Earth-approaching asteroid 2014 RC ripped pass Earth today, got its orbit refashioned by our planet’s gravity and now bids us adieu. I thought you’d like to see how fast this ~60-foot-wide (20-meter) space rock moved across the sky. The team of observers at Remanzacco Observatory in Italy photographed it remotely with a telescope set up in Australia. 30 minutes before closest approach to Earth of 25,000 miles (40,000 km), 2014 RC was traveling at the rate of 49.5 arc minutes (1.6 times the diameter of the full moon) per minute.
At the time, the asteroid glowed at magnitude +11.2, bright enough to see in a 4.5 inch telescope even in the bright moonlit sky at the time. Let’s try to get a feel for its speed. Just to keep 2014 RC centered in the field of view, you’d have to continually move the telescope to follow it as it you were tracking an airplane or satellite. What a thrill it must have been for observers in Australia and New Zealand who got the ride of their life across the heavens hanging onto this fleet rock with their eyeballs. In an hour’s time, centered on closest approach, the asteroid traveled approximately 48º. That more than twice the length of the constellation Orion!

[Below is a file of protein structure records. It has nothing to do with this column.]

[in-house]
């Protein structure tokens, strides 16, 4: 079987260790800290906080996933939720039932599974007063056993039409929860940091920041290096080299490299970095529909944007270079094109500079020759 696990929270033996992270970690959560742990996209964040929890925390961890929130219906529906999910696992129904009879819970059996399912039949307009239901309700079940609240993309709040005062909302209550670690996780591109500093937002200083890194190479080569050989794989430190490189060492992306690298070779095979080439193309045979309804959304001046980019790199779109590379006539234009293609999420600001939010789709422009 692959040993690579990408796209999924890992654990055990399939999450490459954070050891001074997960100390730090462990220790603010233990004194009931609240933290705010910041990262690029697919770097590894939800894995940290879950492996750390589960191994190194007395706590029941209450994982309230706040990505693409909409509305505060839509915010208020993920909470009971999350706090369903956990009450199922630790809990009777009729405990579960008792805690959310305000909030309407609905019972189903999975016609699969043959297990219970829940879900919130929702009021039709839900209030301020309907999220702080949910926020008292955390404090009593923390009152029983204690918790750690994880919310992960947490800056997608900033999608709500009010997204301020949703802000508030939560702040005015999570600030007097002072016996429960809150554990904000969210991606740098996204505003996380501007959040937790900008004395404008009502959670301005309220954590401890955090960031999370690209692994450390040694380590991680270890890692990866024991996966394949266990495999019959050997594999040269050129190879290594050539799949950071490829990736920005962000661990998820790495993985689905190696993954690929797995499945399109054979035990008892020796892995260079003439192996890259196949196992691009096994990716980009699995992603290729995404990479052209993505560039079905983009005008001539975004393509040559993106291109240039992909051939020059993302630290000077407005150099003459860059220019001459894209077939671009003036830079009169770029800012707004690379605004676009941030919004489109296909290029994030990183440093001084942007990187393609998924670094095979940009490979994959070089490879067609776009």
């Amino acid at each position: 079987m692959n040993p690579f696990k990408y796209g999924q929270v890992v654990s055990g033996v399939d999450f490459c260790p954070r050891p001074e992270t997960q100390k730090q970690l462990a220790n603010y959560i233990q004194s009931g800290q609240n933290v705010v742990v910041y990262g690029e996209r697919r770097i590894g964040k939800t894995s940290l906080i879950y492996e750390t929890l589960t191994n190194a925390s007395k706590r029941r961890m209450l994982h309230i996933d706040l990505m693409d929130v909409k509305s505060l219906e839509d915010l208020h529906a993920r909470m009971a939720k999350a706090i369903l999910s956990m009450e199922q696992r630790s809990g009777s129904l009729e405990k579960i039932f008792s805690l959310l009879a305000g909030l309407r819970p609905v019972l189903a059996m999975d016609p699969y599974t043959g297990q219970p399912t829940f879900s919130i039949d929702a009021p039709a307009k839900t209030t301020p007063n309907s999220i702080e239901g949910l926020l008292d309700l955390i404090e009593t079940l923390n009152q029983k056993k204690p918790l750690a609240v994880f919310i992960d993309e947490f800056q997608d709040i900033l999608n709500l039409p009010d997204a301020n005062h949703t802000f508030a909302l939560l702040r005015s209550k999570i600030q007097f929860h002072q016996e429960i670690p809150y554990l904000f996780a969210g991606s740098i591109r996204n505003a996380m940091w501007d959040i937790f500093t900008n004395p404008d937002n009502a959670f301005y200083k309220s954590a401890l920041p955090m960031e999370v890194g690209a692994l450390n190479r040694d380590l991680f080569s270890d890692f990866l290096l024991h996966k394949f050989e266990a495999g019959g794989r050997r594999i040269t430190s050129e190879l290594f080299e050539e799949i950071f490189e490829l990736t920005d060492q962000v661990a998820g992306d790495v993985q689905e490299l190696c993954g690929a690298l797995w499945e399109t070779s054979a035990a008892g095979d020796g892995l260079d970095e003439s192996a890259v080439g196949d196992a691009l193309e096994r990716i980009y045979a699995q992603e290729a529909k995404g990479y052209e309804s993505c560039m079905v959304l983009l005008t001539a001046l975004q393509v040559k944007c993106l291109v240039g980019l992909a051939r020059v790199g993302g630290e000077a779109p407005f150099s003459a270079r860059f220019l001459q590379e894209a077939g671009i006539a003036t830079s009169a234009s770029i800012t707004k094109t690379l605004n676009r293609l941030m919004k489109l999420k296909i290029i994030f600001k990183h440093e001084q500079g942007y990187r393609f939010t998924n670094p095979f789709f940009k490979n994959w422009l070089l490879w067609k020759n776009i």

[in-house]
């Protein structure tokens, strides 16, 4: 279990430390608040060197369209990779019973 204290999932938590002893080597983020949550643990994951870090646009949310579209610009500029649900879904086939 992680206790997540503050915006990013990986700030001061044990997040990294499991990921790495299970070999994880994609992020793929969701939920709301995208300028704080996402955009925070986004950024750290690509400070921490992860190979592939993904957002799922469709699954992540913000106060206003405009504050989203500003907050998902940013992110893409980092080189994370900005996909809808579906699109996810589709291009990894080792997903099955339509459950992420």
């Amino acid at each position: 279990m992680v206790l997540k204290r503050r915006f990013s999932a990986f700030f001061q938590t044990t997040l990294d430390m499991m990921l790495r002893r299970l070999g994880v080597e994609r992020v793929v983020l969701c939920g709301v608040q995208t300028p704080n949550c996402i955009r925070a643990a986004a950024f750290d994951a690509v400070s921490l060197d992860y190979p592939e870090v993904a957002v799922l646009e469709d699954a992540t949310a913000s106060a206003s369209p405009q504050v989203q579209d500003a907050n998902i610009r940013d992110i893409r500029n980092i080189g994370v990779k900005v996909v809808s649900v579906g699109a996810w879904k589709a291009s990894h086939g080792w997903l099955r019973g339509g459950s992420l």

As 2014 RC blew by, its orbit was bent by Earth’s gravity and sent on a new trajectory. If this sounds familiar, we deliberately performed the same maneuver with the Voyager I and II spacecraft back in the late 1970s and early 1980s. A rare planetary alignment allowed scientists to swing the probes near Jupiter and Saturn to gain speed and shape their orbits for future encounters. Such gravity assist maneuvers are now commonplace.
No doubt 2014 RC will approach Earth again, but no threatening encounters are in the cards for at least 100 years. For now we’re grateful it passed safely while inspiring wonder at what the solar system can throw at us.
Update: here’s an additional set of images from Peter Lake from Australia. You can see more on his blog here.